The Archbishops of Canterbury and York have recognised the Orders of the Free Church of England under the Overseas and Other Clergy (Ministry and Ordination) Measure 1967. The Measure gives the Archbishops authority to determine whether the Orders of any Church are ‘recognised and accepted’ by the Church of England.
The recognition of the Orders of the Free Church of England follows approximately three years of contact between the bishops of the Free Church of England, the Council for Christian Unity and the Faith and Order Commission, which recommended that the Orders of the Free Church of England be recognised. That recommendation was subsequently endorsed by the Standing Committee of the House of Bishops…
What is the Free Church of England?
According to Anglicans Online they are not in communion with the Anglican Communion.
The Free Church of England (see also Reformed Episcopal Church)
The first congregations of the Free Church of England were formed in 1844 by members of the Church of England anxious to uphold the doctrines of the Anglican Reformation as expressed in the Thirty-Nine Articles of Religion and the Book of Common Prayer, which many Evangelicals felt to be under attack from the Oxford Movement. A Constitution was adopted in 1863. In 1876 a branch of the Reformed Episcopal Church was established in the UK. The two denominations cooperated closely and united in 1927. The united Church is a member of Churches Together in England and is a Designated Church under the Church of England’s Ecumenical Canons. There were official conversations with the Church of England in the mid 1990s. The provision of modern language worship has been approved and a process of drafting and authorization is under way. The episcopal succession derives originally (but not solely) from the Reformed Episcopal Church. Only men are ordained to the historic Orders or admitted as Readers. (emphasis by Café)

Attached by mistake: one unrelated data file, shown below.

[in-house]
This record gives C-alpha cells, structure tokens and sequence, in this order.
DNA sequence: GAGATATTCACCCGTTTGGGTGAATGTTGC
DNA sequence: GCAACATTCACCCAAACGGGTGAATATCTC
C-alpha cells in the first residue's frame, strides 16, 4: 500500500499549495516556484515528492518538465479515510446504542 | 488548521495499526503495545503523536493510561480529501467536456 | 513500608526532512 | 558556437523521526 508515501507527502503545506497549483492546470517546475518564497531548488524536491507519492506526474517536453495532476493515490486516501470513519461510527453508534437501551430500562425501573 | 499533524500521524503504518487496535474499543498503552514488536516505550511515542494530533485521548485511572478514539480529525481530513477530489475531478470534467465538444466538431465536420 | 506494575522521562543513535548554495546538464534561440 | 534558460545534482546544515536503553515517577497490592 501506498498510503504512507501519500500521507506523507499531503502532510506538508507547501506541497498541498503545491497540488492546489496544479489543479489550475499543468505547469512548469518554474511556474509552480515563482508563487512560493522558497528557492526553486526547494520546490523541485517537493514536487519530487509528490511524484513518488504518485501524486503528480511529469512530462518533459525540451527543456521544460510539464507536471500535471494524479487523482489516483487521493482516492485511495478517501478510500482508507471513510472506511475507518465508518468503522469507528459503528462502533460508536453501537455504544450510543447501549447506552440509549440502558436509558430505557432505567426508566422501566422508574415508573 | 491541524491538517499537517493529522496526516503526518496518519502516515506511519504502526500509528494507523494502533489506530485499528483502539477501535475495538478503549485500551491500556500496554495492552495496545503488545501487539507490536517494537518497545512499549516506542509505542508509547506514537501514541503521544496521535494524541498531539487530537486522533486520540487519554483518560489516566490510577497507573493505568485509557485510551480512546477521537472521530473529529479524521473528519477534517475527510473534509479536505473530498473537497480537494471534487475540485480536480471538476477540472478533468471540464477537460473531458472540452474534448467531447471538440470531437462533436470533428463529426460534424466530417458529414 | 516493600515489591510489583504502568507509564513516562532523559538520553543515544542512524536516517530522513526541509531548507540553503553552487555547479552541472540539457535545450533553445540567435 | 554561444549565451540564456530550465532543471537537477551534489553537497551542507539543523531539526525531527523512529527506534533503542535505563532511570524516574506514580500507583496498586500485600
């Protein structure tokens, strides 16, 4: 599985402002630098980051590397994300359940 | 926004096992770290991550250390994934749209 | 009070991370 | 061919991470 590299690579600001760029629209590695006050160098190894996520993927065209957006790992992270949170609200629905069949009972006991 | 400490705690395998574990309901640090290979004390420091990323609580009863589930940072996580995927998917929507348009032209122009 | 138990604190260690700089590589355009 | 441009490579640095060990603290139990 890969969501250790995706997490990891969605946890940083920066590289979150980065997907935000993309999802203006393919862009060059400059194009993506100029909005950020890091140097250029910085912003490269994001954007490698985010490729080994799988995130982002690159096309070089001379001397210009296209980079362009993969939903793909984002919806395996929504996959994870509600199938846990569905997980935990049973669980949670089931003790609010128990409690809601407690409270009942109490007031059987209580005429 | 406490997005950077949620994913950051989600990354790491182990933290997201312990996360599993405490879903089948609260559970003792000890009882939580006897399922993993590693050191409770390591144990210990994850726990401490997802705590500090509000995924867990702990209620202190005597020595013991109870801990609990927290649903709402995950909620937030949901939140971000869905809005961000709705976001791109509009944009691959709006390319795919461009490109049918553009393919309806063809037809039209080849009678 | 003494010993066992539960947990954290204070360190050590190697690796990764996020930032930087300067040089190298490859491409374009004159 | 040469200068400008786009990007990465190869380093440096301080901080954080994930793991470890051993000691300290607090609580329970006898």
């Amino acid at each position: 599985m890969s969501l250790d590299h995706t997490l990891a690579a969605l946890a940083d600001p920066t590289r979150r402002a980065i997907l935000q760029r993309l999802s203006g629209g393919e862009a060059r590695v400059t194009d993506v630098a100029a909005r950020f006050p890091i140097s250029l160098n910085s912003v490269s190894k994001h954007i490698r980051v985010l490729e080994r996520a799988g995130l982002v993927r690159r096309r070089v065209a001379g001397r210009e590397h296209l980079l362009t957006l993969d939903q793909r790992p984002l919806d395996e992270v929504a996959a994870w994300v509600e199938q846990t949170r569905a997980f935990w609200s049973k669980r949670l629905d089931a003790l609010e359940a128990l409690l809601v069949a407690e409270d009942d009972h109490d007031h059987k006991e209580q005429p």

Why was this group’s orders recognized? Some comments from Thinking Anglicans:
I was only moderately concerned about the CofE’s recognition when I first learned of it. (I was not happy with the absence of women among the Free Church of England’s clergy.) Reading the tortured explanation of the church’s “Anglicanism,” however, has raised my concern. Touting one’s relationship with ACNA as evidence of one’s Anglicanism is profoundly wrong-headed.
Justin Welby should—but I suspect won’t—make it clear that ACNA is not a member of the Communion and will remain outside it as long as The Episcopal Church wants to remain a part of the Communion.
Posted by: Lionel Deimel on Tuesday, 29 January 2013 at 1:07pm GMT
There’s something not quite right here. The first Free Church of England congregations were formed in 1844. Why is it only now that they are seeking recognition of orders?
This will set an uncomfortable and unanswerable precedent for the C of E when it comes to the Anglican Church of North America and any requests they may make. The House of Bishops are sleepwalking into what is prospectively a very divisive situation.
Yes, Lionel I agree, the new Archbishop of Canterbury needs to make clear that the ACNA is not a member of the Communion … but like you I doubt whether he will.
Posted by: Concerned Anglican on Tuesday, 29 January 2013 at 1:45pm GMT
What do you think. Cause for alarm? or not?